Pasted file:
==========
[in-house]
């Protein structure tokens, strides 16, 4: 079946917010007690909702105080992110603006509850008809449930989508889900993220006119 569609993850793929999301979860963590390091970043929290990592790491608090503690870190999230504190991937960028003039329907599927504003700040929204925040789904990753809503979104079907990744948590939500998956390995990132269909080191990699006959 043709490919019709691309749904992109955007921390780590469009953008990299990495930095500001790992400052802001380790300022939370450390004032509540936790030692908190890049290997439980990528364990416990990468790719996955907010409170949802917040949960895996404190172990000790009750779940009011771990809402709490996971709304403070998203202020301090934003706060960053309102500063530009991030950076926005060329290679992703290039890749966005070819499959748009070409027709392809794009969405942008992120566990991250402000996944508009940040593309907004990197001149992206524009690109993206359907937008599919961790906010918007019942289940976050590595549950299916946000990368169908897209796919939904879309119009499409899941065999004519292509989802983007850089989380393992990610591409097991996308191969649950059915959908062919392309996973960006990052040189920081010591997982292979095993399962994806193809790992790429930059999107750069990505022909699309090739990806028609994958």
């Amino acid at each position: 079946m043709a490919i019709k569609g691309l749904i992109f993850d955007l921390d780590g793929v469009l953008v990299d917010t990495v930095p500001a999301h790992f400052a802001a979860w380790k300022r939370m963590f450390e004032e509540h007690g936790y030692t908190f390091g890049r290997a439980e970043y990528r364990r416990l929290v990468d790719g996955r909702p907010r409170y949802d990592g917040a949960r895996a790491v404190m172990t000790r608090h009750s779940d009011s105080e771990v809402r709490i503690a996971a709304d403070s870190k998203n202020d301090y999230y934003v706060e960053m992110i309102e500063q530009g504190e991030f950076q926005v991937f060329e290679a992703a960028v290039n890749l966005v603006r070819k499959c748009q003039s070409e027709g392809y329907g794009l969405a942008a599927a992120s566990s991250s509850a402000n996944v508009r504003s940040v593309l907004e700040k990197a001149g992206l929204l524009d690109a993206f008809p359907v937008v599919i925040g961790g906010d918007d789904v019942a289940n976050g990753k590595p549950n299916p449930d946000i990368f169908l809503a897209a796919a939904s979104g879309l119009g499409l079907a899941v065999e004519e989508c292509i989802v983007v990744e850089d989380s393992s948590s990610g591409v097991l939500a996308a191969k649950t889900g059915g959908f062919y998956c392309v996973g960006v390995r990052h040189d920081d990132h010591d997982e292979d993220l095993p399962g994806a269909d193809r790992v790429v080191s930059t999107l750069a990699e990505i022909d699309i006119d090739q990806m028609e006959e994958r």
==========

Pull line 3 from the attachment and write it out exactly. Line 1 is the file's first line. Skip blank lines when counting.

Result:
């Amino acid at each position: 079946m043709a490919i019709k569609g691309l749904i992109f993850d955007l921390d780590g793929v469009l953008v990299d917010t990495v930095p500001a999301h790992f400052a802001a979860w380790k300022r939370m963590f450390e004032e509540h007690g936790y030692t908190f390091g890049r290997a439980e970043y990528r364990r416990l929290v990468d790719g996955r909702p907010r409170y949802d990592g917040a949960r895996a790491v404190m172990t000790r608090h009750s779940d009011s105080e771990v809402r709490i503690a996971a709304d403070s870190k998203n202020d301090y999230y934003v706060e960053m992110i309102e500063q530009g504190e991030f950076q926005v991937f060329e290679a992703a960028v290039n890749l966005v603006r070819k499959c748009q003039s070409e027709g392809y329907g794009l969405a942008a599927a992120s566990s991250s509850a402000n996944v508009r504003s940040v593309l907004e700040k990197a001149g992206l929204l524009d690109a993206f008809p359907v937008v599919i925040g961790g906010d918007d789904v019942a289940n976050g990753k590595p549950n299916p449930d946000i990368f169908l809503a897209a796919a939904s979104g879309l119009g499409l079907a899941v065999e004519e989508c292509i989802v983007v990744e850089d989380s393992s948590s990610g591409v097991l939500a996308a191969k649950t889900g059915g959908f062919y998956c392309v996973g960006v390995r990052h040189d920081d990132h010591d997982e292979d993220l095993p399962g994806a269909d193809r790992v790429v080191s930059t999107l750069a990699e990505i022909d699309i006119d090739q990806m028609e006959e994958r």